He laughed softly, like a baby whose parents were jangling keys in front of his face, and finally turned to look at them. His eyes were still red, but now Adlis could tell that it wasn't because they were bloodshot. A quick glance at his wrist, and the glowing red veins that crisscrossed it, confirmed her fears.
He was a Scorcher.
The zik's eyes passed over Za without interest, but paused when they fell on her. Just like before, his lips slowly rose in a savage, yellow-toothed grin. "Well now," he crooned, "that's quite a catch, Bunkin."
The man grinned back. "It weren’t nothin', boss. But hey, look at 'er ears!"
He knelt down behind her and ran the top of his finger tantalizingly over her ear, and she shuddered. Her ears, which had darkened to gray over time, immediately turned stark white again. The zik didn't move for a few seconds, staring blankly at her, and then began to chuckle again.
"I've heard of you before," he said, pointing lazily at her ears. By now, other members of the gang were starting to look their way. "What's one of Madam Caruzo's girls doing way out in a place like this?"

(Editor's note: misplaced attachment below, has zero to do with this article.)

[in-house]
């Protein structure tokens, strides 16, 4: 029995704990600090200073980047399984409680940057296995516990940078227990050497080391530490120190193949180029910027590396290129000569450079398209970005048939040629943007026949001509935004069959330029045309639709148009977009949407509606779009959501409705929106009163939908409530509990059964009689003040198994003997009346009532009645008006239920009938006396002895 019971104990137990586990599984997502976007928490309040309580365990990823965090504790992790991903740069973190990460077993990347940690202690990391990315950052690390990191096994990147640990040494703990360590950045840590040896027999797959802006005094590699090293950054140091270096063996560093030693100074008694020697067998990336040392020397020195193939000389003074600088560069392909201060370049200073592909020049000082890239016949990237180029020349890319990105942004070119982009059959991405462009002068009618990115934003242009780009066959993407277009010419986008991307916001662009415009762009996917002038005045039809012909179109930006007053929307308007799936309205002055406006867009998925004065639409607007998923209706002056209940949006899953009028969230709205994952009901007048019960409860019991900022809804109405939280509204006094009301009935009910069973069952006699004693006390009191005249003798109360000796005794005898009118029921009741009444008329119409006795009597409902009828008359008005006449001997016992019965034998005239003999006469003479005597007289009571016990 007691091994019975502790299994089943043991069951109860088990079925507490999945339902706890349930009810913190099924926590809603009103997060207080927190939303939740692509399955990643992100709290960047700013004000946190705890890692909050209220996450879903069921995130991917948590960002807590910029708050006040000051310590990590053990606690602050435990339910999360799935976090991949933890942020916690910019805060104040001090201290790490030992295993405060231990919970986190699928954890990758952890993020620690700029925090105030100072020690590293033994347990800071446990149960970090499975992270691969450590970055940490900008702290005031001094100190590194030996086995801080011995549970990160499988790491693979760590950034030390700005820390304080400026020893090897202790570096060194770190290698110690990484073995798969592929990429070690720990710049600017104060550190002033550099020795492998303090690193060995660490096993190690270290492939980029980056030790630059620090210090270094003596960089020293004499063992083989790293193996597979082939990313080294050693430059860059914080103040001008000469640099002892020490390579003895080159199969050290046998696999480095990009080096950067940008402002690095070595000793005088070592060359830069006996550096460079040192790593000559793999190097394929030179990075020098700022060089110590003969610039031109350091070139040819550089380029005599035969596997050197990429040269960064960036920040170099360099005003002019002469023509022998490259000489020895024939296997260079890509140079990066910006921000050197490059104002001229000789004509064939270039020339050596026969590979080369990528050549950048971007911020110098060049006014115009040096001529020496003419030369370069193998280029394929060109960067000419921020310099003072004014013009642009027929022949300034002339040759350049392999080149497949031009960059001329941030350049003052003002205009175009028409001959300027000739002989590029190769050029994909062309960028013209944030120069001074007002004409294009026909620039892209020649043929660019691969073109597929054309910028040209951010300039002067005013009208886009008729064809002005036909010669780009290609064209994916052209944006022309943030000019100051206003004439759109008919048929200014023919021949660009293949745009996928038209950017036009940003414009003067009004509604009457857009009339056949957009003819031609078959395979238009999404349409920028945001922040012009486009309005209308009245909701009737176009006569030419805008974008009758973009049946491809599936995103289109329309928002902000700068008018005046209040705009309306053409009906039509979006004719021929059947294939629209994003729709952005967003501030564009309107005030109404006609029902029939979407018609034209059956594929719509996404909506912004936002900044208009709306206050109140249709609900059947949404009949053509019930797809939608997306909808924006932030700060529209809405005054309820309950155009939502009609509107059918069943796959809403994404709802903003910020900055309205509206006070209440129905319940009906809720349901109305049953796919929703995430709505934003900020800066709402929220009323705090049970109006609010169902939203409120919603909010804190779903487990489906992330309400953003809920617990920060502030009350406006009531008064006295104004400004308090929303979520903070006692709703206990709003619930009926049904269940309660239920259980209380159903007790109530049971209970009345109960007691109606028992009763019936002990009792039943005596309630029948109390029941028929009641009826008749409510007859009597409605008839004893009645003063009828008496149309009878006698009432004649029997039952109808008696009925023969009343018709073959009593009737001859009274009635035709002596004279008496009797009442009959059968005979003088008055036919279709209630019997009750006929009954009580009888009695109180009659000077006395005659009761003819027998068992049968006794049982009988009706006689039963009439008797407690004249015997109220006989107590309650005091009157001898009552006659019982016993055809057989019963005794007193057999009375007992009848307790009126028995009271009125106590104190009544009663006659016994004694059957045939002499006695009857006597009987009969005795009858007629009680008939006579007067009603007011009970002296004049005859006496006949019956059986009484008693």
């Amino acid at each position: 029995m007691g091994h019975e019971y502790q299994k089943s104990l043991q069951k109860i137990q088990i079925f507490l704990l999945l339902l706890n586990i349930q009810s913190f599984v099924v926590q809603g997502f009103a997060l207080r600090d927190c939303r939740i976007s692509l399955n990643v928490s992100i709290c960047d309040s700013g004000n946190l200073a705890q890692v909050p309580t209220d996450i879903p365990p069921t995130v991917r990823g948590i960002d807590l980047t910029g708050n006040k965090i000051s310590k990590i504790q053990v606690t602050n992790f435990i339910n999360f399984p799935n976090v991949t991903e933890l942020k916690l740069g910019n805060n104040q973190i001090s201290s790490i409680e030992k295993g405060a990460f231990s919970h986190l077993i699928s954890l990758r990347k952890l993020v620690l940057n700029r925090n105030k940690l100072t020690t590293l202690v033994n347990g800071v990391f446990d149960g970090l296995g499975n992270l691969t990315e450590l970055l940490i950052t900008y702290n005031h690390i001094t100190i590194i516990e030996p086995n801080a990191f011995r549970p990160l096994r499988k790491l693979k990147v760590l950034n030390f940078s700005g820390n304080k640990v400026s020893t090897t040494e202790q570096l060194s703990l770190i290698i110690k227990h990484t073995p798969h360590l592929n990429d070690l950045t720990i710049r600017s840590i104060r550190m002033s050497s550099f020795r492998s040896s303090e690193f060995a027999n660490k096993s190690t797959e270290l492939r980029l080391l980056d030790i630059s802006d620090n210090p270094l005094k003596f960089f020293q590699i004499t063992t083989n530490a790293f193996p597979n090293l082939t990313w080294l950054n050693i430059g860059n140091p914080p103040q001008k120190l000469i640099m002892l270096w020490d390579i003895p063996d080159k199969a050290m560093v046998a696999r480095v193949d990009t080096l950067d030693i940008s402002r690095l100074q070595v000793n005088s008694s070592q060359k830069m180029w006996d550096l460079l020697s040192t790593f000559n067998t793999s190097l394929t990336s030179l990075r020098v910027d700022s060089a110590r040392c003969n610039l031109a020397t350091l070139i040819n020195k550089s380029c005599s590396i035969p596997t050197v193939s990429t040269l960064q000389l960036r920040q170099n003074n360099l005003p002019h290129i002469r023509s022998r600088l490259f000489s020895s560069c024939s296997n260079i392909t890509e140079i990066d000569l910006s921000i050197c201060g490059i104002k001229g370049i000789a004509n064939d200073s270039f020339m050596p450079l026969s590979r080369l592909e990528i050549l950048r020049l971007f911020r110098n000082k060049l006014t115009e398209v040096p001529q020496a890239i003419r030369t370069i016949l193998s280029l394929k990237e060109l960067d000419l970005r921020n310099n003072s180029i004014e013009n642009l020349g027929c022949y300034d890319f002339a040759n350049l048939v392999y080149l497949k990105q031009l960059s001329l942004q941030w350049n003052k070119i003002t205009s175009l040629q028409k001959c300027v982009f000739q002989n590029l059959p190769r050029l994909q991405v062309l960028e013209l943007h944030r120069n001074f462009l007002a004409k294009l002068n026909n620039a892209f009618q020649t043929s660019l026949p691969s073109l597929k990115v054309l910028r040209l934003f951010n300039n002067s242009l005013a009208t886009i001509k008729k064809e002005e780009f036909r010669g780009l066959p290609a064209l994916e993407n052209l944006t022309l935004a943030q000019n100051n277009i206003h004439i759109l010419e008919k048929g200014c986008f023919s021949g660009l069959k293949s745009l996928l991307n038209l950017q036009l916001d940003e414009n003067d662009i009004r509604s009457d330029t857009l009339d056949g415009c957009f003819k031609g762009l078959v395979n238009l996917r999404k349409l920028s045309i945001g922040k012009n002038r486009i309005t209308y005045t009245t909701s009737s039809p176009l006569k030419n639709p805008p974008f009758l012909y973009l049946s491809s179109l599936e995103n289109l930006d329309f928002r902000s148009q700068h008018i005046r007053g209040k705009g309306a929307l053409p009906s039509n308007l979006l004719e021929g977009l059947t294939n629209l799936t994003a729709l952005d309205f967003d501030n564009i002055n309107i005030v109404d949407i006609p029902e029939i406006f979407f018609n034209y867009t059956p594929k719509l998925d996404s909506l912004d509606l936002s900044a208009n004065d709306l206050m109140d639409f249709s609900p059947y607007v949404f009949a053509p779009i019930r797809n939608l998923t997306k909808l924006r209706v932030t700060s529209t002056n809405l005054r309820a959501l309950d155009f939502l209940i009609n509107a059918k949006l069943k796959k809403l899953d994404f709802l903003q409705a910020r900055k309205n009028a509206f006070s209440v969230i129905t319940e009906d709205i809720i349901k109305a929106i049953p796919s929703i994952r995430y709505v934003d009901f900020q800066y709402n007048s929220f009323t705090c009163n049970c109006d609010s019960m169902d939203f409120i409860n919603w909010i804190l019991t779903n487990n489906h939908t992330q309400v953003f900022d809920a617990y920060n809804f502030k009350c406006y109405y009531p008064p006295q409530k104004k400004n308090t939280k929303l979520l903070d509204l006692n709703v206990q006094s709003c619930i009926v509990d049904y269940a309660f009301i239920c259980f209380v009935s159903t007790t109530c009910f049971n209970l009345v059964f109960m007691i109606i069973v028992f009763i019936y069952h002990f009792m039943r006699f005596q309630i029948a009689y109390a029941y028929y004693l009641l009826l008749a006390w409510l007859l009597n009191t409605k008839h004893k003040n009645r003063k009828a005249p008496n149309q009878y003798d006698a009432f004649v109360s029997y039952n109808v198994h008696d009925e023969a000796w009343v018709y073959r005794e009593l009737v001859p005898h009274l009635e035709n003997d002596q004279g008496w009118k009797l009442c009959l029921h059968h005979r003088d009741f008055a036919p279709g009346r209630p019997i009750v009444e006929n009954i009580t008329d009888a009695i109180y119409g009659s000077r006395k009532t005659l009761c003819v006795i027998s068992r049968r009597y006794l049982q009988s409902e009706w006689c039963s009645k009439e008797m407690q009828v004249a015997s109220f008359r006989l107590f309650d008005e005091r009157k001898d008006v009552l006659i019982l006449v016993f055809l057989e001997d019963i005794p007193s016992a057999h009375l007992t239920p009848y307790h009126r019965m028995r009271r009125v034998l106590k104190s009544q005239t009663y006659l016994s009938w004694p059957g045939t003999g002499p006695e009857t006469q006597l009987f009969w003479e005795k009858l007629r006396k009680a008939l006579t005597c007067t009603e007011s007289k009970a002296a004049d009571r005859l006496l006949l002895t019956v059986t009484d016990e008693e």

The hunger was in his eyes too, and Adlis’ ears turned green with disgust at the very thought of it.
She shook her head, trying to act firm and in control. "I'm afraid you're mistaken, sir. I don't work for Madam Caruzo. In fact, I've never heard that name in my..."
The zik wasn't listening to her, though. Getting to his hands and knees, he began to crawl towards her. She tried to back away, but the man behind her put his gun against her back, halting her. The zik stopped when he was only two inches away, his crusty face filling her entire vision. Slowly, he reached a hand up and placed it against her cheek, right where the fur ended to leave her face bare.
"Such smooth skin," he murmured, running his thumb up and down her cheek. He moved it further back and began to stroke the fur on the side of her head. "Soft fur... like silk."
Adlis' ears turned an even more violent shade of green, and she fought back the urge to vomit on him. Would he even care if she did? Part of her thought he would get angry, but the other part speculated that he might just eat it.
He paused, looking into her eyes, and for a moment they actually looked tender. He leaned in even closer so that his lips were right beside her ear, and whispered, "It's been so long."